By Amanda Ripley, Washingtonian, February 2016
Teaching is seen as a moral, not intellectual, calling. It’s time to evolve from loving teachers to admiring them.
When Lisette Partelow embarked on a new career in 2012, she had all the props of an elite Washington professional: an Ivy League degree, management responsibility, challenging work, and a paycheck that placed her—in her first year on the job—in the top 25% of US salaries. Yet when she told people about her work, the response was very different than the one that awaited her attorney husband. “The reaction was ‘Oh, that’s cute,’” she remembers. “‘You must be sweet. But kind of dull.’”
Partelow, as it happens, was a teacher. And our standard narrative about teachers has long held that they’re underpaid and underappreciated—selfless, perhaps, but not exactly aspiring masters of the universe….
Many people still talk about teachers as if they volunteer in a soup kitchen—as if the hardest part is just showing up….
Hope Harrod, DC’s 2012 Teacher of the Year, [says] “When I tell people I’m a teacher, they say, ‘Oh, my gosh—that’s God’s work. Thank you.’”… The implications wear on her. “What they’re basically saying is ‘Thank you for doing that job so that I don’t have to.’”…
Harrod says, “They’re missing that I’m not actually sacrificing to do this. I’m working extremely hard because I believe in this intellectual journey—for my students and also for me. It’s deeply engaging.”
By “intellectual journey,” Harrod means the workplace questions that teachers grapple with daily: Why is Juan insisting that the answer is 15.5 and not 18? What’s happening in his head that isn’t happening in Scarlette’s head? How can she give him the tools to take apart his own process and rebuild it, piece by piece? For teachers, these challenges are as fulfilling as designing a two-story foyer might be for an architect or arranging a complex merger might be for a corporate lawyer….
People [who] don’t understand the intellectual journey…routinely ask what Harrod plans to do next: “Are you going to be a principal? What is the plan?” She…wishes they understood that her work already challenges her in every way, even after 14 years. Do people ask a pediatrician why she isn’t gunning to become hospital chief? “The underlying implication is ‘You’re not working to your potential.’ And I am.”…
As more people see teaching as prestigious, other magical changes follow: Parents begin to trust teachers a little more. Taxpayers start to believe their money is well spent. Politicians step aside so teachers can shape what’s taught and how. Most important, kids notice, too. When they hear stories about how hard it is to become a teacher and see the respect with which teachers are treated, students start to [see] that when adults say education is important, they might actually mean it….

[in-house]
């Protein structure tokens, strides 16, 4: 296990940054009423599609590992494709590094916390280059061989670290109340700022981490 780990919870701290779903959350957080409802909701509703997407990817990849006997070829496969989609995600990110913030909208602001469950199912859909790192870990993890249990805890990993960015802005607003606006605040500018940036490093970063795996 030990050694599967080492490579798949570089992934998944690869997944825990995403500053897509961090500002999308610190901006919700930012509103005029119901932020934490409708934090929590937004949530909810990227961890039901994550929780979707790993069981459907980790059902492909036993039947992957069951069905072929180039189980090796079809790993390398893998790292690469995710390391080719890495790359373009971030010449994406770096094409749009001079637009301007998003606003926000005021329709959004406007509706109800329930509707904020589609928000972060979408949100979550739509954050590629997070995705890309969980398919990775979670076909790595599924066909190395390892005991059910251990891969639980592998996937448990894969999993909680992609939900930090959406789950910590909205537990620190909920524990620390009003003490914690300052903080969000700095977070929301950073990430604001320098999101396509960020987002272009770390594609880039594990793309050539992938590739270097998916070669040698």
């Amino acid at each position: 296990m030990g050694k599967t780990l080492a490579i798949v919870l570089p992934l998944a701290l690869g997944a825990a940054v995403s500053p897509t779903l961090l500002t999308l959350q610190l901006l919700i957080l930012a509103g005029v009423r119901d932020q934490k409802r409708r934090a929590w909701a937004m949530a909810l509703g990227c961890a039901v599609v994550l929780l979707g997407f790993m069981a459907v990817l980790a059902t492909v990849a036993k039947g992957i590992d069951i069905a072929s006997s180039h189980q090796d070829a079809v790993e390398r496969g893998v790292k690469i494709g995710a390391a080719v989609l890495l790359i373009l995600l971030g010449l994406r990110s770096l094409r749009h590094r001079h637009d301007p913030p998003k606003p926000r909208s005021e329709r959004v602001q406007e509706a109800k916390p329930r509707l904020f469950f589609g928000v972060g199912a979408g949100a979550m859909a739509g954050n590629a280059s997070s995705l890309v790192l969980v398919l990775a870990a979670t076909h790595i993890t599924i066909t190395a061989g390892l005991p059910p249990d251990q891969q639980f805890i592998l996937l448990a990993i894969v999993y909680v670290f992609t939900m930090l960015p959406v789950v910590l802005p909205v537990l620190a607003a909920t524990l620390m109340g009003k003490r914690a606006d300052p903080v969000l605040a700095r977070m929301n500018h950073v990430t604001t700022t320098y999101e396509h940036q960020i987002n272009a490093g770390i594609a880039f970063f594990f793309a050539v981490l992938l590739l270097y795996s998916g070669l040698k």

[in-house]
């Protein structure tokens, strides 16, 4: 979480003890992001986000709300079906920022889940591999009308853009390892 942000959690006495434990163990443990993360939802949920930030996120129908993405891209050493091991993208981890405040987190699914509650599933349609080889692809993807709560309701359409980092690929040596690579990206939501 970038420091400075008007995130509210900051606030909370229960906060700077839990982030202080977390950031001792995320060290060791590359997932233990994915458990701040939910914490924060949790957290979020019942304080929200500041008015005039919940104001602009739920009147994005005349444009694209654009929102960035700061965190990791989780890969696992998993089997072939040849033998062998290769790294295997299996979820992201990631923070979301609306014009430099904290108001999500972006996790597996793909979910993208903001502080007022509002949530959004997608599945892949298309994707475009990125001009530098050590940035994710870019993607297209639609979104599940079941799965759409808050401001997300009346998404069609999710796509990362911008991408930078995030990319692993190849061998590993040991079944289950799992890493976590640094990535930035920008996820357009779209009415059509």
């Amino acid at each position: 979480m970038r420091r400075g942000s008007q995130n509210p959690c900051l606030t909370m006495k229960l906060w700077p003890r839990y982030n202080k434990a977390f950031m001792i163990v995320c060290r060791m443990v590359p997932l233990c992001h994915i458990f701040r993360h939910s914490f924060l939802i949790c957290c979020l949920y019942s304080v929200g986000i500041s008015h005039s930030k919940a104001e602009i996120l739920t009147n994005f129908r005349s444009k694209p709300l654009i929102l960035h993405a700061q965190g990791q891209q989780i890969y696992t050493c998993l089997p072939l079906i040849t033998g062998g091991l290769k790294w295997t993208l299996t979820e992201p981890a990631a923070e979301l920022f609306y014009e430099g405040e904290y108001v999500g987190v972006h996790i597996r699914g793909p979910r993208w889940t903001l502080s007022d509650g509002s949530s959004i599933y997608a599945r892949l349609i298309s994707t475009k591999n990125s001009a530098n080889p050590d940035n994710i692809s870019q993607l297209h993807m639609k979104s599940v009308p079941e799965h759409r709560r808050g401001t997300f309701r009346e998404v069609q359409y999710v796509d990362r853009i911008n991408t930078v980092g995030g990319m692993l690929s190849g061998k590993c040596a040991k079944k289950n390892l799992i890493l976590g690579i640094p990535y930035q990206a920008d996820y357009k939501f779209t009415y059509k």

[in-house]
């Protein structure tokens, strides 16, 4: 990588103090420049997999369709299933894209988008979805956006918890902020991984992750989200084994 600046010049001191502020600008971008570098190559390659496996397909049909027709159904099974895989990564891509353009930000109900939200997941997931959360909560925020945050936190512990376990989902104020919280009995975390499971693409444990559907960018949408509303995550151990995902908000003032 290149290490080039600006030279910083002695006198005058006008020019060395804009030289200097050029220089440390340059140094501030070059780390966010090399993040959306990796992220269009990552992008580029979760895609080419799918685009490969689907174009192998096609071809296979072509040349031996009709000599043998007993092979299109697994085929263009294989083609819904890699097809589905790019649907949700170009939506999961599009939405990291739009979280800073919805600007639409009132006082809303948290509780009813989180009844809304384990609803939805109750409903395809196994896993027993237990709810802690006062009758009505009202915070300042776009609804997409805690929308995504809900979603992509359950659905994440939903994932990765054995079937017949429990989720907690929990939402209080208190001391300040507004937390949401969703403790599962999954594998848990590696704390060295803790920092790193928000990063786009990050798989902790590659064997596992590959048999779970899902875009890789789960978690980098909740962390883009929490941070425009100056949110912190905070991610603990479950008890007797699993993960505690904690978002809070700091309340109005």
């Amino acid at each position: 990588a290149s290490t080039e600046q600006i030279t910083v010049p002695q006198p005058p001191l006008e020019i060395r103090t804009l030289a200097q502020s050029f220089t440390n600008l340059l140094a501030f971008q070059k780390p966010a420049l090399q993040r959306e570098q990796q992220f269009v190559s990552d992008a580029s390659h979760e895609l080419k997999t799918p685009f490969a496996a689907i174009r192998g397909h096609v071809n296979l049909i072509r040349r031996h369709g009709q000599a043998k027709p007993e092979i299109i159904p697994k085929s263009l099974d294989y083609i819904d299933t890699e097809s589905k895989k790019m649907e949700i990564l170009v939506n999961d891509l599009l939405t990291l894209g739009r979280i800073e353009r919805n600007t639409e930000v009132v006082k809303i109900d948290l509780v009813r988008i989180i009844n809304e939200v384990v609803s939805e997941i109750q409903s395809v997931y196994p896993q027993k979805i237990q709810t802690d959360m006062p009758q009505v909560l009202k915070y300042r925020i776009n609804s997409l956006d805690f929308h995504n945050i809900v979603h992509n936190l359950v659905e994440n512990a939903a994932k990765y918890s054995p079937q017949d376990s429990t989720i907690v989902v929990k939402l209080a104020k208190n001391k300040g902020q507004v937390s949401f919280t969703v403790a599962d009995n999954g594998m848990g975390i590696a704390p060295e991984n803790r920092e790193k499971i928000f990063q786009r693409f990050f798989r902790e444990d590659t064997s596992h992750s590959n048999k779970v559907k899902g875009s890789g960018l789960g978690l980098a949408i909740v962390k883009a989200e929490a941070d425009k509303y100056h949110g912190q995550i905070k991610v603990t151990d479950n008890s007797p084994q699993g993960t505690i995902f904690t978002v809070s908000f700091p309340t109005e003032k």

It’s time to evolve from loving teachers to admiring them. There is a difference.
The first year my son attended a DC public school, I received an e-mail from other parents asking for contributions toward a holiday gift for the teacher…. Weeks later, I got another message asking for donations for a stroller, because the teacher was expecting a baby. Several months later, I received a third e-mail—this time requesting end-of-year gift donations for the same teacher.
Criticizing [such generosity] felt churlish. So I paid up. But…a wad of cash isn’t the highest praise for a professional. It’s not the way we show reverence for doctors and engineers. It feels more like a tip—a way to thank teachers for putting up with their sad-sack jobs….
If more parents understood what serious teaching looked like, what would they do instead? Maybe, at parties, they’d talk to teachers about their craft. They might ask to sit in on classes instead of just coming to concerts and games. And if they understood what their children would miss, they might not want them to be late for school.
Changing the reputation of a profession takes time. “In the United States, we’ve conceived of teaching as primarily a moral calling, not an intellectual one, for two centuries,” says Dana Goldstein, author of The Teacher Wars: A History of America’s Most Embattled Profession…. There’s no way for a modern society to educate all kids to high levels without also cultivating a reverence for teaching….
At [the next awards program for outstanding teachers], let it be the one where no one apologizes to teachers for the pathetic salaries they no longer earn. Let it be the year that the mayor and TV personalities feel just a touch nervous onstage, staring out at the audience, suddenly aware that they’re not the smartest people in the room.
Amanda Ripley, a senior fellow at the Emerson Collective, is author of The Smartest Kids in the World—and How They Got That Way.
See also in ClassWise: “5 Ways Education Will Change by 2020”